Formerly, for millions of years of human history, questions of authority and legitimacy were largely resolved by custom and religious ritual. Then, from fourteen thousand years ago — a small fraction of the lifetime of the human species — the problems of governance, authority and legitimacy were compounded by the rise of large-scale communities, located in cities. This was a major change, requiring new institutions to organize production and distribution, and prompting new questions concerning the righteousness of government or law. To sustain the government of large-scale communities, the innocence of custom had to be subjugated to institutionalized authority. But how could such authority be justified?
In ancient civilizations, religion was used to legitimate authority. Accordingly, there was a priesthood of some kind, as well as a bureaucracy and an army. Religious ceremonies and rituals legitimized the ruling elite. Since then, in many societies, religion has continued to play this important role.
Once open discussion became possible, justice and authority became central topics of political analysis and debate. Ancient Greek philosophers such as Plato considered the nature of justice and the rationale of the ideal state. But in practice, religious and mythological beliefs were still used to buttress authority.
Then, in the eighteenth century, the precursors of the original Left challenged the religious legitimation of authority. Instead they proposed that valid political authority derives ultimately from the people. The role of religion was not, and still is not, a marginal issue. It is central to an appreciation of the rise and meanings of Left and Right.
Varieties of radicalism and progressive thinking are recorded in the earliest of literatures, from Plato to the Bible. We focus here on dissident and reforming ideas in the four centuries that preceded the French Revolution of 1789. Hence this chapter is a selective rather than a comprehensive account of pre-1789 radical thought.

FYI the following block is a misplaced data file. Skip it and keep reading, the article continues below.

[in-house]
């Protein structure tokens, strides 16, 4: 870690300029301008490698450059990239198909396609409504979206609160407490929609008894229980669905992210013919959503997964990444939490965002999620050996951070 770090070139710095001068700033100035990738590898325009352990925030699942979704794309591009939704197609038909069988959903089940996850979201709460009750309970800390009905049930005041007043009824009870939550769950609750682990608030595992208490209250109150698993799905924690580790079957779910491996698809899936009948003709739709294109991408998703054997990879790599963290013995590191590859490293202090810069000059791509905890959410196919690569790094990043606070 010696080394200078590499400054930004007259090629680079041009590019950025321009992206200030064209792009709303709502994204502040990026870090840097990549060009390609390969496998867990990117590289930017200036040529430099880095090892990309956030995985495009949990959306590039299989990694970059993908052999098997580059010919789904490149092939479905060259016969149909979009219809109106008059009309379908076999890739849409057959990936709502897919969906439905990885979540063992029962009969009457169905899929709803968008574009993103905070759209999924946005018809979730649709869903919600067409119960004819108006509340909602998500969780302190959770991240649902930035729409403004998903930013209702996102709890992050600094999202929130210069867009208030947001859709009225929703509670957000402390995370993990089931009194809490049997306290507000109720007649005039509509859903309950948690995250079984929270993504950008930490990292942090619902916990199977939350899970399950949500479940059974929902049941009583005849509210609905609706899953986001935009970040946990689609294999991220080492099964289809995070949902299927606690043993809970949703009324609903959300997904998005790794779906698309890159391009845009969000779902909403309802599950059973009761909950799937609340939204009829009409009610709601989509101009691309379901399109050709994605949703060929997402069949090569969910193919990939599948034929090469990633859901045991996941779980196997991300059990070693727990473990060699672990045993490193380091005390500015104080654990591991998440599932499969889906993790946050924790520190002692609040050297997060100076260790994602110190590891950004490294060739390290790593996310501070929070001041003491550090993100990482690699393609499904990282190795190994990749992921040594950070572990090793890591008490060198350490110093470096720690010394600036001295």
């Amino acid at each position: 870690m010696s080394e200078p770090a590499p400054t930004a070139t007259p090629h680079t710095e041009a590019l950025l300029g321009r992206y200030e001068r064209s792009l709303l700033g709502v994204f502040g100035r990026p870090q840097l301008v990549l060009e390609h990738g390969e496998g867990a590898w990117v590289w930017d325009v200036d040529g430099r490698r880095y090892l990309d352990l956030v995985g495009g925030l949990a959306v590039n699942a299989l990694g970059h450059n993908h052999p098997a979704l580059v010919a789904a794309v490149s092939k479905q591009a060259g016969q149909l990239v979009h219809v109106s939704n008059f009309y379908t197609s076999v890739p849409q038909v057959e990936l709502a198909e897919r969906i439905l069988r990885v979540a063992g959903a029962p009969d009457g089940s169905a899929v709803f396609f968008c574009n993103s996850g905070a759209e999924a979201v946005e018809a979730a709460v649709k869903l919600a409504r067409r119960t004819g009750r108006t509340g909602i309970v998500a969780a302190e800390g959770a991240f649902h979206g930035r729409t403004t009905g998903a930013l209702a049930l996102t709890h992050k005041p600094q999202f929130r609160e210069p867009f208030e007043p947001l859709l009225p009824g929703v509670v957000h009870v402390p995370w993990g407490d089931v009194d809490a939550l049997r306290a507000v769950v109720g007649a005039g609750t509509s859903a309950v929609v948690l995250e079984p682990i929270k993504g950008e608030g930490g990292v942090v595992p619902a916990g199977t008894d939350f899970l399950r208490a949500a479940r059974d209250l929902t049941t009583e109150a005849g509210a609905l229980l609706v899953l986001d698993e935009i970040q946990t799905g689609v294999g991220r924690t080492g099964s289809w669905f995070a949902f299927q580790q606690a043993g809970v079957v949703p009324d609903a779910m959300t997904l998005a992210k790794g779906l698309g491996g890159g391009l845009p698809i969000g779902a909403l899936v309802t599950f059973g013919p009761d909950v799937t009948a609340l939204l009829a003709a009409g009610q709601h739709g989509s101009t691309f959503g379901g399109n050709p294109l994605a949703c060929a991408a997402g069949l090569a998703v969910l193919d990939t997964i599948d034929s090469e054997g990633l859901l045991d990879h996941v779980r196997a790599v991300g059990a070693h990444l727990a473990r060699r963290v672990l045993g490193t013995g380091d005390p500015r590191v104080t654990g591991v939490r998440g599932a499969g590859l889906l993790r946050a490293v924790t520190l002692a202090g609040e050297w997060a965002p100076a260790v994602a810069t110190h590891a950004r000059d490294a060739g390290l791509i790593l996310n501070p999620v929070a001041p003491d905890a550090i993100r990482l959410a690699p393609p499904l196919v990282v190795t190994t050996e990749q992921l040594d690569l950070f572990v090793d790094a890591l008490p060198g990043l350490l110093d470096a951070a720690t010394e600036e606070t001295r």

FROM THE PEASANTS' REVOLT TO UTOPIA
The English Peasants' Revolt of 1381 targeted the great feudal inequalities of status and wealth. An attempt to collect poll taxes in Brentwood in Essex led to a violent confrontation, which rapidly spread across the south-east of England and into East Anglia. Many rose up in protest, burning court records and opening the local gaols. The rebels sought a reduction in taxation, an end to serfdom and the removal of the King's senior officials.
In addition, the radical priest John Ball called for the levelling of wealth and status and argued that things would not go well 'till everything be made in common ... we shall all be united together, and the lords shall be no greater masters than ourselves'. Note the themes of equality and unity, as well as of common ownership.
After the rebels entered London, King Richard II temporarily acceded to most of their demands. Violence broke out at an open meeting with the rebels, and the rebel leader Wat Tyler was killed. Richard gathered his forces and expelled the rebels from London. After several days, most of the rebels were tracked down and executed.
Ball was hanged, drawn and quartered in his birthplace of St Albans in Hertfordshire. While his ideas were revolutionary at the time, he drew from tradition as well as from the Bible. A form of common possession was already familiar to the peasants: rural communities had rights to share and use common lands.
Before the Enlightenment, European radicals often made reference to Christian scriptures as grounding for their claims. Ball skilfully used the creation story in Genesis to argue against permanent inequality of status. The Peasants' Revolt called for the abolition of serfdom, but deployed rather than challenged the authority of religion. Religion was the ideological centre of feudal life. Even after the decline of classical feudalism in England, the role of religion remained pivotal for centuries.
Ball was aligned to the dissident Lollard sect, which called for religious and political reform. The Lollards upheld that the Catholic Church had been corrupted by greed and power; expensive church ornament had diverted funds from the needy. In 1394 a group of Lollards marched on London and presented a petition to the English Parliament. Eleven of its twelve demands called for the reform of religious institutions. The twelfth preached against 'unnecessary trades' as 'the occasion of pride and luxury'.
The Lollards were precursors of Protestant reformers. The sixteenth century in England saw the Protestant Reformation of Henry VIII and the dissolution of the monasteries in the 1530s. There were increasing enclosures of common lands. These seismic changes provoked a number of ill-fated popular rebellions.